Editors' ChoiceCancer

Astrocytes light up glial heterogeneity

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Science Translational Medicine  01 Mar 2017:
Vol. 9, Issue 379, eaam9858
DOI: 10.1126/scitranslmed.aam9858


Functionally diverse subpopulations of astrocytes have correlates in the neoplastic adult brain.

The infinitely complex interactions between neurons, astrocytes, and oligodendrocytes in the mammalian brain highlight the balance that heterogeneous cell populations must establish and maintain to prevent disease. This interplay is further complicated when any one cell population exhibits additional diversity, as has been well studied for neurons but to a much lesser extent for their glial counterparts. In a recent study, Lin et al. report a previously unappreciated amount of heterogeneity for astrocytes in the adult brain with direct functional implications in the normal and neoplastic states.

The authors began their search for distinct astrocyte subpopulations using a pan-astrocyte GFP-reporter mouse along with microdissection of five brain regions. They applied a fluorescence activated cell sorting (FACS)–based approach to examine the expression profile of 81 cell surface antigens and narrowed down the presence or absence of CD51, CD63, and/or CD71 as a signature for five distinct astrocyte subpopulations (termed A, B, C, D, and E). Each subtype was present in varying amounts within each brain region and was confirmed to have a distinct gene expression profile. There was a predominance of populations A, C, and E in early cortical development versus B and D in late development. Furthermore, there was clear functional delineation between A and C in development, with C cells being more proliferative, whereas A cells were more migratory. Functional specificity was also validated in the adult brain, with C cells preferentially supporting synapse formation between neurons.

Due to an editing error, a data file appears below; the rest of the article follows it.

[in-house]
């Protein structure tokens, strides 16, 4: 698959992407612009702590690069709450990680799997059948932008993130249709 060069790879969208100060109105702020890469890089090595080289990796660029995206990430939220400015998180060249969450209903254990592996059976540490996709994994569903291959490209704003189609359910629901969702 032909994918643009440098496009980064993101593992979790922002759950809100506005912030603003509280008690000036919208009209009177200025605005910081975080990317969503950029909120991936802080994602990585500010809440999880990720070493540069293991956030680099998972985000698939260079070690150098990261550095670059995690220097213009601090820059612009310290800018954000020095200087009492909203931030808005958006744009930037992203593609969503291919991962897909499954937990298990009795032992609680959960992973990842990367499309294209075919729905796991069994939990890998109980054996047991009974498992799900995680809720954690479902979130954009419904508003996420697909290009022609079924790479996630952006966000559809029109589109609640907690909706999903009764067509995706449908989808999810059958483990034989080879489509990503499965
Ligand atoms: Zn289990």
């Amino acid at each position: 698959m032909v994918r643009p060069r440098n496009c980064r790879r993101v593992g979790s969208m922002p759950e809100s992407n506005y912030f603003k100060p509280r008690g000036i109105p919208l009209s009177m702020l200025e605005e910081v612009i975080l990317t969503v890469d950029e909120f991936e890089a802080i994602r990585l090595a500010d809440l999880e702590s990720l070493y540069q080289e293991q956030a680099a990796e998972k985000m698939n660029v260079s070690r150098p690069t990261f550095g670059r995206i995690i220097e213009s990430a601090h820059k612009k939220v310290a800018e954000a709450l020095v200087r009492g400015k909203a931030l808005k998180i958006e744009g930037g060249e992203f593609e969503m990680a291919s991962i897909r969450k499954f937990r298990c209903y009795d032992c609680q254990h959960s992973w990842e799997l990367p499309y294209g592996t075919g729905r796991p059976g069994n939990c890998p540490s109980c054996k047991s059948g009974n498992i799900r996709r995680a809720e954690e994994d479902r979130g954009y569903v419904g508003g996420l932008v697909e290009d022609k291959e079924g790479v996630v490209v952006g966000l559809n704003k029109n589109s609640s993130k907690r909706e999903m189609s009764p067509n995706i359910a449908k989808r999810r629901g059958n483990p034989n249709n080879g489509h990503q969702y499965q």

A key remaining question was what role, if any, these subpopulations of astrocytes play in a disease state. Cellular heterogeneity within brain tumors is well appreciated and has direct clinical implications for disease progression and treatment resistance. A subpopulation of tumor cells, called cancer stem–like cells, preferentially harbors the most malignant properties and is at the apex of therapeutic resistance and tumor recurrence. The authors add a layer of complexity to this model by demonstrating that astrocyte subpopulations similar to those in normal brain exist within patient tumors and in mouse models of glioma and that specific populations contribute to two key features of tumor progression: seizures and invasion.

The identification of such expansive heterogeneity amongst astrocytes generates numerous questions regarding the implications for normal brain development and adult homeostasis, as well as disease states. Understanding what drives each subtype and to what extent there is subtype plasticity could offer new nodes of therapeutic intervention.

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